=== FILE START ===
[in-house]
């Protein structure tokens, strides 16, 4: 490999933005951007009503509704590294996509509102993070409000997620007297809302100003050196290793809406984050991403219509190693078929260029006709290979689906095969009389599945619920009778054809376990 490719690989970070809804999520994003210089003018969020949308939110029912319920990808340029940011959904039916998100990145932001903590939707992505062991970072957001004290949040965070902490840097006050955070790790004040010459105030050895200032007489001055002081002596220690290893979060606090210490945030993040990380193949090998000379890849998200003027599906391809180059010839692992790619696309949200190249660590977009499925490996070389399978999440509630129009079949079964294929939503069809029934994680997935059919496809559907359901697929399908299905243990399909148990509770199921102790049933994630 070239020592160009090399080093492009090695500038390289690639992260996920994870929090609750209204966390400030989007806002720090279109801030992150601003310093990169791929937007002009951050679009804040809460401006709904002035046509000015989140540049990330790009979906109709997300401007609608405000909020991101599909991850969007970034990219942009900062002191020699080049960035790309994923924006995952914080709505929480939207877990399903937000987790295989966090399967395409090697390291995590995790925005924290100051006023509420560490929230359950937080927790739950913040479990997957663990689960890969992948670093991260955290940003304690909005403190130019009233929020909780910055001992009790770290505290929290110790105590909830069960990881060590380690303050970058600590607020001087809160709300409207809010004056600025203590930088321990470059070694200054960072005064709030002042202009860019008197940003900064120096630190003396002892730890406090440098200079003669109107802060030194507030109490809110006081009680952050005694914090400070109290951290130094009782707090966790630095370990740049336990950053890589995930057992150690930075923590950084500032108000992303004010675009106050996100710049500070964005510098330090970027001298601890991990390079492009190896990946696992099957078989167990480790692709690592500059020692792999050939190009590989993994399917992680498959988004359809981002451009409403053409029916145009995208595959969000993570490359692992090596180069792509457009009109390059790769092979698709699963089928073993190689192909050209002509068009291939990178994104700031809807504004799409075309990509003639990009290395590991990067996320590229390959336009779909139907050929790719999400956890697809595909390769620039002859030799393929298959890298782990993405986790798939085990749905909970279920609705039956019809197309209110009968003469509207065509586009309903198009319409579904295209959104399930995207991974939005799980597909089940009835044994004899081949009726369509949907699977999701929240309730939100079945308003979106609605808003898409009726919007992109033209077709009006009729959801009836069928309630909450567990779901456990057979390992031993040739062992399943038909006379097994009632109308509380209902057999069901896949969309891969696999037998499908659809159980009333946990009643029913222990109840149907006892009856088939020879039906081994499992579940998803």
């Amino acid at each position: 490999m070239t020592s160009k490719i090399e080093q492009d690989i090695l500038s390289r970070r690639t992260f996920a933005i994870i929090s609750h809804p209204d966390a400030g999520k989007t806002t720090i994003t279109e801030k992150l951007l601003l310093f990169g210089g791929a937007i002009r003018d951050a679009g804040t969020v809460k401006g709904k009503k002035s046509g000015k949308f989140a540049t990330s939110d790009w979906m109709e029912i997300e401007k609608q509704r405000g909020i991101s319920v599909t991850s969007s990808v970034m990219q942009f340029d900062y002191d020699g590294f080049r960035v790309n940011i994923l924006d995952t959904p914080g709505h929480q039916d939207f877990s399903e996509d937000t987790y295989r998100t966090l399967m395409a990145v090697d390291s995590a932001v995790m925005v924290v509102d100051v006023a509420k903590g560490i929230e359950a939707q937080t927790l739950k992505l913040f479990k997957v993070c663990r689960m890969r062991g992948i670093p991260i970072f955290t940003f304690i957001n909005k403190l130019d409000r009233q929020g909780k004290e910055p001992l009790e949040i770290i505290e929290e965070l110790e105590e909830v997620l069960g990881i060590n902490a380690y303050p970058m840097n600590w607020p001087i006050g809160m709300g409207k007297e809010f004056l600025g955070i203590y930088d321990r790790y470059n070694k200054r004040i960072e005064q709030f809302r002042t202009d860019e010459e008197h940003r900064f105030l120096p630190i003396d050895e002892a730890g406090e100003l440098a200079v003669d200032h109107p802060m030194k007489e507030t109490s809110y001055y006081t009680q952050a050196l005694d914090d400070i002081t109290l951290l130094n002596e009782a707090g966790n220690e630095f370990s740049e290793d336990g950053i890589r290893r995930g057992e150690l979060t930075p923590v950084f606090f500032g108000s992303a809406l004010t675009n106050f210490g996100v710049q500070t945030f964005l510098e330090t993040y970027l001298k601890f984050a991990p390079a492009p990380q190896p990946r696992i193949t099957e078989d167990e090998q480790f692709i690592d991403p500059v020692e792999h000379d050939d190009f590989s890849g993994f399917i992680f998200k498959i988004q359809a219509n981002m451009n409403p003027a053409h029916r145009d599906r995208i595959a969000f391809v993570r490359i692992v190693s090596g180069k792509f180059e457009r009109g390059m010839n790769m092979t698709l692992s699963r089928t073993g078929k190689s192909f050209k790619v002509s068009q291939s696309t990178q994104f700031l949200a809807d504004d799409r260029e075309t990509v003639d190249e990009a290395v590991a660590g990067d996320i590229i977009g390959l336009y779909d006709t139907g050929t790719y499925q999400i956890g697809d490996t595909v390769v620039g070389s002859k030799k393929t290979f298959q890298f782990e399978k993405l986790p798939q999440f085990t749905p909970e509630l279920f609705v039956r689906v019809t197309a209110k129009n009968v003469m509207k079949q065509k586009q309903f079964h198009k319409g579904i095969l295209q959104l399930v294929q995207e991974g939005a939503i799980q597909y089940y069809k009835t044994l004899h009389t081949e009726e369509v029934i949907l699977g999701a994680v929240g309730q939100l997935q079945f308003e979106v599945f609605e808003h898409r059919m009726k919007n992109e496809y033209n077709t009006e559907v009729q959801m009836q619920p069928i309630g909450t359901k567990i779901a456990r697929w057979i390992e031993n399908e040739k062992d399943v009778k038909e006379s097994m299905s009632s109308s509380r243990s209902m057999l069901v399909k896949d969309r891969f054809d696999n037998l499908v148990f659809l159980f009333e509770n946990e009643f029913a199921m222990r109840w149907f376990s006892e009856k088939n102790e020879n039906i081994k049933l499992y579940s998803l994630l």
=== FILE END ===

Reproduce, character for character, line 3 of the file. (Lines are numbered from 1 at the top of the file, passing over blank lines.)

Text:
């Amino acid at each position: 490999m070239t020592s160009k490719i090399e080093q492009d690989i090695l500038s390289r970070r690639t992260f996920a933005i994870i929090s609750h809804p209204d966390a400030g999520k989007t806002t720090i994003t279109e801030k992150l951007l601003l310093f990169g210089g791929a937007i002009r003018d951050a679009g804040t969020v809460k401006g709904k009503k002035s046509g000015k949308f989140a540049t990330s939110d790009w979906m109709e029912i997300e401007k609608q509704r405000g909020i991101s319920v599909t991850s969007s990808v970034m990219q942009f340029d900062y002191d020699g590294f080049r960035v790309n940011i994923l924006d995952t959904p914080g709505h929480q039916d939207f877990s399903e996509d937000t987790y295989r998100t966090l399967m395409a990145v090697d390291s995590a932001v995790m925005v924290v509102d100051v006023a509420k903590g560490i929230e359950a939707q937080t927790l739950k992505l913040f479990k997957v993070c663990r689960m890969r062991g992948i670093p991260i970072f955290t940003f304690i957001n909005k403190l130019d409000r009233q929020g909780k004290e910055p001992l009790e949040i770290i505290e929290e965070l110790e105590e909830v997620l069960g990881i060590n902490a380690y303050p970058m840097n600590w607020p001087i006050g809160m709300g409207k007297e809010f004056l600025g955070i203590y930088d321990r790790y470059n070694k200054r004040i960072e005064q709030f809302r002042t202009d860019e010459e008197h940003r900064f105030l120096p630190i003396d050895e002892a730890g406090e100003l440098a200079v003669d200032h109107p802060m030194k007489e507030t109490s809110y001055y006081t009680q952050a050196l005694d914090d400070i002081t109290l951290l130094n002596e009782a707090g966790n220690e630095f370990s740049e290793d336990g950053i890589r290893r995930g057992e150690l979060t930075p923590v950084f606090f500032g108000s992303a809406l004010t675009n106050f210490g996100v710049q500070t945030f964005l510098e330090t993040y970027l001298k601890f984050a991990p390079a492009p990380q190896p990946r696992i193949t099957e078989d167990e090998q480790f692709i690592d991403p500059v020692e792999h000379d050939d190009f590989s890849g993994f399917i992680f998200k498959i988004q359809a219509n981002m451009n409403p003027a053409h029916r145009d599906r995208i595959a969000f391809v993570r490359i692992v190693s090596g180069k792509f180059e457009r009109g390059m010839n790769m092979t698709l692992s699963r089928t073993g078929k190689s192909f050209k790619v002509s068009q291939s696309t990178q994104f700031l949200a809807d504004d799409r260029e075309t990509v003639d190249e990009a290395v590991a660590g990067d996320i590229i977009g390959l336009y779909d006709t139907g050929t790719y499925q999400i956890g697809d490996t595909v390769v620039g070389s002859k030799k393929t290979f298959q890298f782990e399978k993405l986790p798939q999440f085990t749905p909970e509630l279920f609705v039956r689906v019809t197309a209110k129009n009968v003469m509207k079949q065509k586009q309903f079964h198009k319409g579904i095969l295209q959104l399930v294929q995207e991974g939005a939503i799980q597909y089940y069809k009835t044994l004899h009389t081949e009726e369509v029934i949907l699977g999701a994680v929240g309730q939100l997935q079945f308003e979106v599945f609605e808003h898409r059919m009726k919007n992109e496809y033209n077709t009006e559907v009729q959801m009836q619920p069928i309630g909450t359901k567990i779901a456990r697929w057979i390992e031993n399908e040739k062992d399943v009778k038909e006379s097994m299905s009632s109308s509380r243990s209902m057999l069901v399909k896949d969309r891969f054809d696999n037998l499908v148990f659809l159980f009333e509770n946990e009643f029913a199921m222990r109840w149907f376990s006892e009856k088939n102790e020879n039906i081994k049933l499992y579940s998803l994630l």